(Adds detail on submarines)
TOKYO, June 11 Australia and Japan will create a
framework pact to cooperate on military technology, the two
countries said on Wednesday, a move that could pave the way for
Japan to supply stealth submarine designs and components to
The agreement came during talks between Australian Defence
Minister David Johnston and Australian Foreign Minister Julie
Bishop and their Japanese counterparts, Itsunori Onodera and
Fumio Kishida, in Tokyo.
"Ministers confirmed the substantial conclusion of
negotiations on an agreement for cooperation in the field of
defence equipment and technology," the countries said in a joint
"We see ourselves as natural partners in many ways,"
Australia's Bishop told reporters after the meetings.
In an interview earlier on Wednesday, Johnston told Reuters
Australia wanted to bolster ties with Japan in military
technology that could range from a possible submarine deal to
cooperation in maintaining F-35 jet fighters that both counties
are buying from Lockheed Martin Corp.
"We are looking to push the relationship a little further
along, carefully and discreetly, as to how we might better
The dismantling of an arms export ban by Japan in April has
opened the way for the country to pursue a ground-breaking deal
that would help Australia build a fleet of stealth submarines
to extend its surveillance reach deep into the Indian Ocean.
Onodera said a schedule had yet to be fixed for further
talks on defense technology.
Although any submarine deal is far from certain - Australia
is also looking at possible designs from Germany, France and
Sweden - and could hinge on a new security deal that could anger
China, there is a growing will among officials in Tokyo and
Canberra to forge a framework for one, sources familiar with the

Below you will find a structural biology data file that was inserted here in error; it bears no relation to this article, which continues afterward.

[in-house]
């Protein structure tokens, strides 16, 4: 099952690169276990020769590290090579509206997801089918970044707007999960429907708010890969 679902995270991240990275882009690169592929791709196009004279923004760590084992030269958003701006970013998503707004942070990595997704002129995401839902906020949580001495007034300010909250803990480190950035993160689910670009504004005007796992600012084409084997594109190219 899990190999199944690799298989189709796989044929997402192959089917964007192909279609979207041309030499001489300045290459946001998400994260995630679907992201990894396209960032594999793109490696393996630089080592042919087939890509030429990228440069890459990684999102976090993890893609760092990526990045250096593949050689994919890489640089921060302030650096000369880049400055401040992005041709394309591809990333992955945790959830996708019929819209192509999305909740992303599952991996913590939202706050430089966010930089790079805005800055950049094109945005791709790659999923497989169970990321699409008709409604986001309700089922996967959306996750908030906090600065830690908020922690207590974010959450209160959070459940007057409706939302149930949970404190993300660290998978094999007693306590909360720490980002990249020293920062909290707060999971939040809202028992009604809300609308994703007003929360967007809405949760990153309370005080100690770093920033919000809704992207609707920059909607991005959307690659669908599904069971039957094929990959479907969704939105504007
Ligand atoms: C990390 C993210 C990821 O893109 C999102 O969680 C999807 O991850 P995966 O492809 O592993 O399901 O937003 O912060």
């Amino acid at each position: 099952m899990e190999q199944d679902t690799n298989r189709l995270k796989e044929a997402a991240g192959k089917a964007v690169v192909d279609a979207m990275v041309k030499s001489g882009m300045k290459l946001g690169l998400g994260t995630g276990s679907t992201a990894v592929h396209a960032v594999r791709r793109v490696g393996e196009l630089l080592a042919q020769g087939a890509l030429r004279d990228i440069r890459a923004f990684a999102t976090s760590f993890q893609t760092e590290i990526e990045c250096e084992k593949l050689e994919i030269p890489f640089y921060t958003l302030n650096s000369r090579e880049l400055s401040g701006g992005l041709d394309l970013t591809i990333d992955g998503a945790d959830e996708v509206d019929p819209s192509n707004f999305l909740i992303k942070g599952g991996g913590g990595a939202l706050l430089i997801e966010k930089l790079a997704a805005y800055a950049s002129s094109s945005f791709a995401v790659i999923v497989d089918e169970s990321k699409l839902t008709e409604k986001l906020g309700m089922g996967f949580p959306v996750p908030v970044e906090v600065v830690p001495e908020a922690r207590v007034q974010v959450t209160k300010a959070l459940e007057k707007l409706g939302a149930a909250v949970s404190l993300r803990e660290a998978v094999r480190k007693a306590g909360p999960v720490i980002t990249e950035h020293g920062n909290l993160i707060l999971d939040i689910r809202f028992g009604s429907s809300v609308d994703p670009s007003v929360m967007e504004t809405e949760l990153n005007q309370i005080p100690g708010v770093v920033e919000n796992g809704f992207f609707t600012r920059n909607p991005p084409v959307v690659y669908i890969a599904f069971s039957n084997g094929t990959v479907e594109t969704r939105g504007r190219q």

talks told Reuters last month.
A deal could include hull design, going beyond discussions
last year that were limited to engine technology, the sources in
Australia's proposed fleet of diesel submarines is at the
core of the nation's maritime defence strategy.
"We must retain a submarine capability in Australia as one
of our most significant strategic deterrents," Johnston told
His government, he said, would decide next year in a new
defence white paper how many submarines it will build, possibly
fewer than the 12 proposed in 2009.
Johnston described an estimate of A$40 billion dollars for
that programme as "far too high" for Australian taxpayers to
accept, although he declined to predict how much the new fleet
of submarines would cost.
Any pact on closer industrial ties could also see Japan and
Australia cooperate in military hardware beyond submarines,
Johnston said earlier.
The talks also led Japan and Australia to "compare notes" on
Lockheed Martin's F-35 fighter that both nations plan to
deploy, Johnston said, helping them sustain a programme that
sits at the heart of their air defence strategies in the next
"We are both fundamentally purchasers of U.S.,
predominantly, and some European platforms, and we share
sustainment issues and technical issues around how we evolve
those platforms to our own needs," Johnston added.
(Reporting by Tim Kelly; Editing by Chris Gallagher and